• Landscape Architecture

Bartlett Park,
Tower Hamlets



Project Details:

Reinvigorating an existing park and creating connections to the nearby canal.

Client: London Borough of Tower Hamlets

Construction Value: £3.9m

Completion: 2021

Location: Tower Hamlets


  • Green Flag Awards 2022: Winner
  • Landscape Institute Awards 2021, Excellence in Public Health and Wellbeing: Finalist

Images: Jon Spencer

Enhanced biodiversity
Sustainable drainage
Accessible play
Access for all
Health and wellbeing
Community engagement
Enhanced public realm
Retained mature trees
Child friendly design
Social value

Where we started

Our work at Bartlett Park in Poplar focused on improving the leisure and ecological offer provided by this area and connecting it to the adjacent asset of the Limehouse Cut canal. It was vital that the new park would accommodate the needs of the wider community.

The existing park lacked any form or function beyond open grass and two football pitches. It contained limited planting, no play areas and an inadequate network of entrances and paths which were in poor condition and often had no destination. Despite a few schools surrounding the park, there was little use by young people.

Cotall Street and park from west end of street showing new civic space, park entrance and play facility

To enhance the feel of separation from the surrounding area, we used gabion structures with tree, shrub and wildflower planting

The scheme promotes walking, cycling, play, exercise, socialising, connectivity to nature and water

We were first selected by the London Borough of Tower Hamlets to deliver an existing pre-planning design based on several years of consultations. However, initial discussions quickly saw the scope change to re-work the masterplan and improve proposals. This meant incorporating a number of features, such as new changing rooms, a dog walking area and outdoor gym. The redesign provided an opportunity to create a new strategy for tree cover over the next 50 years and delivered a significant uplift in biodiversity for the park.

It also included engaging residents and formulating a flagship inclusive and accessible play provision for the borough, which now sits at the heart of the scheme. Designed with all abilities in mind, it features step-free connections to its surroundings, which includes the revitalised canal towpath.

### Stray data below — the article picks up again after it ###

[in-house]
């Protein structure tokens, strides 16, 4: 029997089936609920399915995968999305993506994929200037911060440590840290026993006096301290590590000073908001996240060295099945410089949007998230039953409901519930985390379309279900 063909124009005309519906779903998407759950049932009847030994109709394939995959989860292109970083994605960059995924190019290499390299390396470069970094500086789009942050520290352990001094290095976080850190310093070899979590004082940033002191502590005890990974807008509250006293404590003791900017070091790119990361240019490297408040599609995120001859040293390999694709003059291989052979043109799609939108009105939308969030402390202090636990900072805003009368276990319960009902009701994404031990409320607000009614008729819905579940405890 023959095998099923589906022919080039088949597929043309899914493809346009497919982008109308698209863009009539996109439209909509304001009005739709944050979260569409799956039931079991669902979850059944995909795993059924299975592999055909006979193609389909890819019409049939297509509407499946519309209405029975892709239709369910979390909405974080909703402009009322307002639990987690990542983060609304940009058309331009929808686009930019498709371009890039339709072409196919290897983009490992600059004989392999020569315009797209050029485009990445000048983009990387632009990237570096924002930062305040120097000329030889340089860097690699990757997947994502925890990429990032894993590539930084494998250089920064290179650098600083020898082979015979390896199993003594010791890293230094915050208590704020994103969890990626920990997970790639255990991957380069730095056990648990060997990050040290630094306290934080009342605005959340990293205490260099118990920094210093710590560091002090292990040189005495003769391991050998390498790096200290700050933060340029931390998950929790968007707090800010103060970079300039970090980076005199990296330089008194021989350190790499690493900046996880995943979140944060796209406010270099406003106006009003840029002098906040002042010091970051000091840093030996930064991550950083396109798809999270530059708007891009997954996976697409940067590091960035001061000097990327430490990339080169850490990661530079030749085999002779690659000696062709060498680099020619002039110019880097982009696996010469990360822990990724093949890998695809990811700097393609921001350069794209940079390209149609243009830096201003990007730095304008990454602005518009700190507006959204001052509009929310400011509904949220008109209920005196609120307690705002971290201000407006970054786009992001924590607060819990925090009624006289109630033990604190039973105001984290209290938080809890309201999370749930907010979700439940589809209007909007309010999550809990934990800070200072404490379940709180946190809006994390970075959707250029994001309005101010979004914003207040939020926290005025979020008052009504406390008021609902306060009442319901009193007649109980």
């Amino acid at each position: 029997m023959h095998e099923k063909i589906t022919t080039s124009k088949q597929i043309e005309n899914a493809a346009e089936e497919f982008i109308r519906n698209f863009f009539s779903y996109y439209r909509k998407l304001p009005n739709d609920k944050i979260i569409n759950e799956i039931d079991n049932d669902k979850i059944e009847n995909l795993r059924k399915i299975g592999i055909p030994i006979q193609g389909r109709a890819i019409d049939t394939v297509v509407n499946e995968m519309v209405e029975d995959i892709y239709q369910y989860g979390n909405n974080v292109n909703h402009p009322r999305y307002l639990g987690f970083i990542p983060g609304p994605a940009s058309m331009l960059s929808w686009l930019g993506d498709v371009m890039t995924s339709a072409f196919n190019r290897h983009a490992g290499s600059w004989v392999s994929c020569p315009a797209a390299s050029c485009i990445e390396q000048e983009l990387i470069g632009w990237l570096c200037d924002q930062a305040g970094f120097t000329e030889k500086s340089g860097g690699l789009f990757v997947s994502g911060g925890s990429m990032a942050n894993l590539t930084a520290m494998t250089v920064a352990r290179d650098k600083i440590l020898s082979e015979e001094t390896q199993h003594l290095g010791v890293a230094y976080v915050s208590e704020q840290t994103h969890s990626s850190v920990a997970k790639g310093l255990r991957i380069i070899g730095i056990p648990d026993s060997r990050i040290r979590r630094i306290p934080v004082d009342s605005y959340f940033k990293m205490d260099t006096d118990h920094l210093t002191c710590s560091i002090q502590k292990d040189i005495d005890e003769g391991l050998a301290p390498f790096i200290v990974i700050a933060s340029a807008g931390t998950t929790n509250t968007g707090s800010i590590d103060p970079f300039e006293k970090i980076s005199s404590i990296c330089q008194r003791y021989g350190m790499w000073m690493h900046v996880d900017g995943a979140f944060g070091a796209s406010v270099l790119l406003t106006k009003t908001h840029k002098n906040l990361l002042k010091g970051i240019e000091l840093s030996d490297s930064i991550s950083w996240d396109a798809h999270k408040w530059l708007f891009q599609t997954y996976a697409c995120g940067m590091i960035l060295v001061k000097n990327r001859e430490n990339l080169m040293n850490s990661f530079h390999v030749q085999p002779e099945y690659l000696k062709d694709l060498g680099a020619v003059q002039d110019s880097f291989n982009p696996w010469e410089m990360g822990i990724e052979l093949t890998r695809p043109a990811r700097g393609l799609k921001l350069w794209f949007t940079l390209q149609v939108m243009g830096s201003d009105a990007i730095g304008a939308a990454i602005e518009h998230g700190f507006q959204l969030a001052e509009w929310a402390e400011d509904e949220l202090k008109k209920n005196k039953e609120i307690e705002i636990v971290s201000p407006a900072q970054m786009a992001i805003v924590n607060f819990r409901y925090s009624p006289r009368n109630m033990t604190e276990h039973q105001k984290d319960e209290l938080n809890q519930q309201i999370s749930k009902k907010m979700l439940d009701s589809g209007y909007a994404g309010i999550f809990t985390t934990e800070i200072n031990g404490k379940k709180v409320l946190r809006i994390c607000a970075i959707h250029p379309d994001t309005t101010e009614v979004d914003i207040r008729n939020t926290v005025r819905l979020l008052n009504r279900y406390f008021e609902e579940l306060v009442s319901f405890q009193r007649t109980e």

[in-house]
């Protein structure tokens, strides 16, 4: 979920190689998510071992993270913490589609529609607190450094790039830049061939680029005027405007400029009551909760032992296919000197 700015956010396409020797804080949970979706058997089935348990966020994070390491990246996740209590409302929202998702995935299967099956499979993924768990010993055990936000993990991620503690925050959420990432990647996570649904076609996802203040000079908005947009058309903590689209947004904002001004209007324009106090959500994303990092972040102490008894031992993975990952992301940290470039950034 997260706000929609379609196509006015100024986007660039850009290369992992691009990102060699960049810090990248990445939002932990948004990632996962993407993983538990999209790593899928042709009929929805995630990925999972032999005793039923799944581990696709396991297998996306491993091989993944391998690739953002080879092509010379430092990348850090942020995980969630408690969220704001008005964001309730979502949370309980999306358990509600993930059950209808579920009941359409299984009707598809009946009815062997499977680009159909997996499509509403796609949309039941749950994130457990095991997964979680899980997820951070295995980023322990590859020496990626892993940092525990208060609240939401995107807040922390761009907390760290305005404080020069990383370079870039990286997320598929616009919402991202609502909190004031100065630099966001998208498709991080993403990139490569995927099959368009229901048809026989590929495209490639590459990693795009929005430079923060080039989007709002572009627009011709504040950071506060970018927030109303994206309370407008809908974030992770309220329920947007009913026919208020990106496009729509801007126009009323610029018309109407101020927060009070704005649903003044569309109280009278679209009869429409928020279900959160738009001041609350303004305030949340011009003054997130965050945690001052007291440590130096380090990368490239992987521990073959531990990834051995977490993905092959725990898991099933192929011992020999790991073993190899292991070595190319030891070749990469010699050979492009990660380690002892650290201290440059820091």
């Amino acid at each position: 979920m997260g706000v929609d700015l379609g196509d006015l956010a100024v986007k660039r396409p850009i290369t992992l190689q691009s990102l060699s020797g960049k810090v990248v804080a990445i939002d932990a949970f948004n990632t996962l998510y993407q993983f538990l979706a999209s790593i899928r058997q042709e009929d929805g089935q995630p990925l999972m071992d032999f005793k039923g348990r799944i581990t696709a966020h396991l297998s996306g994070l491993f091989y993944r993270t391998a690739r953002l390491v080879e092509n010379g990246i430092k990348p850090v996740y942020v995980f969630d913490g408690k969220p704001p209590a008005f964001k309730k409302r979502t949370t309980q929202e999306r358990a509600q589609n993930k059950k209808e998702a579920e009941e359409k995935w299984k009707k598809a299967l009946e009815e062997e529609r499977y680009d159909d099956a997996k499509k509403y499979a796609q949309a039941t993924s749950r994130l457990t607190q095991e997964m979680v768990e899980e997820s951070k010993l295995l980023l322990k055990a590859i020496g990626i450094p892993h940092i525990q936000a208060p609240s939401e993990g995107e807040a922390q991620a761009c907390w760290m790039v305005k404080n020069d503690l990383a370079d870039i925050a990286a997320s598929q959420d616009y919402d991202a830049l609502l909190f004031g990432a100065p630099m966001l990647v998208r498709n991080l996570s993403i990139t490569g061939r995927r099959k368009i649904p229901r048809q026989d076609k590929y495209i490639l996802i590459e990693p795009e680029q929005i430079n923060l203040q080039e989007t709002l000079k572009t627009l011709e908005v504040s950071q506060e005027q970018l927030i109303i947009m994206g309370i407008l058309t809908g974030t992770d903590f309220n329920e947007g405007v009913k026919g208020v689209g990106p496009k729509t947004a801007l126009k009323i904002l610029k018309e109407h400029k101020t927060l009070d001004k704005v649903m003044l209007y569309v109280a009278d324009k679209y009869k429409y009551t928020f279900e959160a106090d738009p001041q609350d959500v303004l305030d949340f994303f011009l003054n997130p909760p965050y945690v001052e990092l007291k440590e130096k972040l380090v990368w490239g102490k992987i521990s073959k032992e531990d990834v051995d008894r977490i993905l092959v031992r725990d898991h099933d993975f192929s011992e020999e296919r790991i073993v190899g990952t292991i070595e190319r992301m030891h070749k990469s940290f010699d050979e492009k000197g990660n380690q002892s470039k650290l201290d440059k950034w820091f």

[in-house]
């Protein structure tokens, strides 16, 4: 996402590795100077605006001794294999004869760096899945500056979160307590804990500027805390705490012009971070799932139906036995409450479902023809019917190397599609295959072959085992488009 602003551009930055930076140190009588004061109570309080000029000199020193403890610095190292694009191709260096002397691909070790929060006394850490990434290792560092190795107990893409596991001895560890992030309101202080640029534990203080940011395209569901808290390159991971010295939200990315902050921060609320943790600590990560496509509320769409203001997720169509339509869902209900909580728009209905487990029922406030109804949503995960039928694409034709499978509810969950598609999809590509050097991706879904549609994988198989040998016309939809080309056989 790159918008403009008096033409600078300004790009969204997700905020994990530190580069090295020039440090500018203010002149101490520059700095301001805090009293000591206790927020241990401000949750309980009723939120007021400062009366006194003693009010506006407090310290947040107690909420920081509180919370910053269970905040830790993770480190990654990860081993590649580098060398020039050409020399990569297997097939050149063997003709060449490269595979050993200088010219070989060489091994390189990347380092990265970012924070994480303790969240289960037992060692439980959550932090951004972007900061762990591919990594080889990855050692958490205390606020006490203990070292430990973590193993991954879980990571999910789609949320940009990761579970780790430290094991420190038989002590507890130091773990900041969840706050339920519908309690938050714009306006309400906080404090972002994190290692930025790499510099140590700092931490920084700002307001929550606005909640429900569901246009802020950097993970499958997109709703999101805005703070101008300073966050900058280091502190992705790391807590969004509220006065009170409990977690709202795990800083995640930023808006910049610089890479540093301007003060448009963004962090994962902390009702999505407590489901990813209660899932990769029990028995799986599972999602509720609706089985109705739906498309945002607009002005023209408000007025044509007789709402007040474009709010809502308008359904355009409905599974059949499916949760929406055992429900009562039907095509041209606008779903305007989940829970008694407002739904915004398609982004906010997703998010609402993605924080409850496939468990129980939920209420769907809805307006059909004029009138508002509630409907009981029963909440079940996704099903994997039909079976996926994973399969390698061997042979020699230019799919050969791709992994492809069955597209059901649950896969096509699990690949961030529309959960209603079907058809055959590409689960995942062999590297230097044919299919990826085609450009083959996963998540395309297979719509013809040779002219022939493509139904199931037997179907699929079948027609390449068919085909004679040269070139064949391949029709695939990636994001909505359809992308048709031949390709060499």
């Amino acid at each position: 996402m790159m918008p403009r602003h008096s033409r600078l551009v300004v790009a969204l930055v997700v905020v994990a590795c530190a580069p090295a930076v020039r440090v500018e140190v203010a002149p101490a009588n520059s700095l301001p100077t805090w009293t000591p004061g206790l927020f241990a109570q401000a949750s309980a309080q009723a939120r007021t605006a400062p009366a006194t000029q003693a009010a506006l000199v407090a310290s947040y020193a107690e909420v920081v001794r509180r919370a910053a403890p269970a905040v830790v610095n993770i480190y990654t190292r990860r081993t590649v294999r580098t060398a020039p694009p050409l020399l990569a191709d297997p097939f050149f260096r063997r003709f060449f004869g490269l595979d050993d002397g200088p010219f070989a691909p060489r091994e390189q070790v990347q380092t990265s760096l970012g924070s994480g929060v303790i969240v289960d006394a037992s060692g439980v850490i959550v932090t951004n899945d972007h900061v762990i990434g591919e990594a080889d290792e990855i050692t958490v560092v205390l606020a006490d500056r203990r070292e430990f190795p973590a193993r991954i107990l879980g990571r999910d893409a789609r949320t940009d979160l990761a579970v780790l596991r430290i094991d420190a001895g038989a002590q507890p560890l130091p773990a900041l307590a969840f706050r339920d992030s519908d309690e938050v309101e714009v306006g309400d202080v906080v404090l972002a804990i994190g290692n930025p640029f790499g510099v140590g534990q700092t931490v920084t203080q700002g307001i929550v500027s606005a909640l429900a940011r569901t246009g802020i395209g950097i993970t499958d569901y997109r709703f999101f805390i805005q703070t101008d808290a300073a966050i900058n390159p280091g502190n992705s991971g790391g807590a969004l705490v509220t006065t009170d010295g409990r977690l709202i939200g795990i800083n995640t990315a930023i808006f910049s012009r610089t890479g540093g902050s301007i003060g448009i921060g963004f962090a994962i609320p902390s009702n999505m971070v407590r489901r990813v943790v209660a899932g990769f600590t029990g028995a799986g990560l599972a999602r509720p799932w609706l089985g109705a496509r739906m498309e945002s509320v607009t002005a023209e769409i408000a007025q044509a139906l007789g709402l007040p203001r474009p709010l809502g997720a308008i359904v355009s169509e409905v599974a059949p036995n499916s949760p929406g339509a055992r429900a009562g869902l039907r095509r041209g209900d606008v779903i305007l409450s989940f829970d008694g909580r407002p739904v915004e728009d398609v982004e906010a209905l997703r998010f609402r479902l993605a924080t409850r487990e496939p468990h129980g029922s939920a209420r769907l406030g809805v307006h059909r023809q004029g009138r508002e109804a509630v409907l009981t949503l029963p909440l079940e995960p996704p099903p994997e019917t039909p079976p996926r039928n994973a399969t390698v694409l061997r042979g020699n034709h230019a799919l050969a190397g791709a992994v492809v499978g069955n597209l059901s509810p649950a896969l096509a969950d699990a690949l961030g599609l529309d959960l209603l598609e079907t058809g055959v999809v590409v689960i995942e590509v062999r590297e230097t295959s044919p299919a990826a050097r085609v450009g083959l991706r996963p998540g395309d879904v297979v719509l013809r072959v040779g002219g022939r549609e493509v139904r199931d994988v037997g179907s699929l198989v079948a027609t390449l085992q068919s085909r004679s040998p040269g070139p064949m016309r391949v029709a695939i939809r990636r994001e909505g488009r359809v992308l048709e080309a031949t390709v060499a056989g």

We organised numerous community engagement events, including a street party with activities based on the site’s manufacturing past

The new inclusive play space has become a focal point in the area and is used by children of all abilities


Design sequence to unlock the connection between the canal and the park

The Limehouse Cut canal is a major asset to the local area but was underutilised. Before works began, the canal was disconnected from the park by Cotall Street, existing high railings and 2m height differences between the canal towpath and road/park. Users of the canal or the park were often not aware of one another.

We removed sections of the towpath wall to introduce access steps (with cycle ramps) and ‘ghat-style’ seating steps. Closing and pedestrianising Cotall Street has created a new civic space which provides opportunity for community events and street markets, an enhanced hub for existing community facilities, and a physical and visual connectivity between the canal and park.

Bartlett Park masterplan

Since I moved in, the park hasn't been a place we wanted to go. The changes have made it a lovely place to enjoy. Green spaces boost our mental health and I have been so grateful to have a nice park during lockdown.

Local resident

Key to the success of Bartlett Park is planting – not only for the enjoyment of visitors, but also to help combat the effects of climate change and enhance the biodiversity value of the area. With over 130 trees planted, a varied selection of planting mixes to suit local micro-climates and several thousand square meters of wildflower planting introduced, the feel of the area has been completely transformed.

We have created a series of interlinking spaces and facilities where all people, no matter their age or background, can enjoy a variety of physical activities, including sport, exercise and play, alongside more passive pastimes, such as picnics, walking and observing wildlife. The real success of the masterplan has been the broad spectrum of new park users encouraged into the park, including watersports on the canal.

Land sculpting, meandering paths and wildflower planting

Bartlett Park has been turned from a flat slab of grass into a wonderful place for people to spend time. The wandering paths and changes of level make it feel much larger, and it gives a sense of wildness which is so necessary for urban-dwellers.

Bex White, Local Ward Councillor

Cotall Street looking east, highlighting new civic space, access ramp and play facility

The planting across the park has been extensive and the level of ecological enhancement has been transformative

Quiet garden in bloom with reclaimed granite kerbs and architectural stone

Core team

Kate Digney

Associate Director, Head of Landscape

Simon Abbott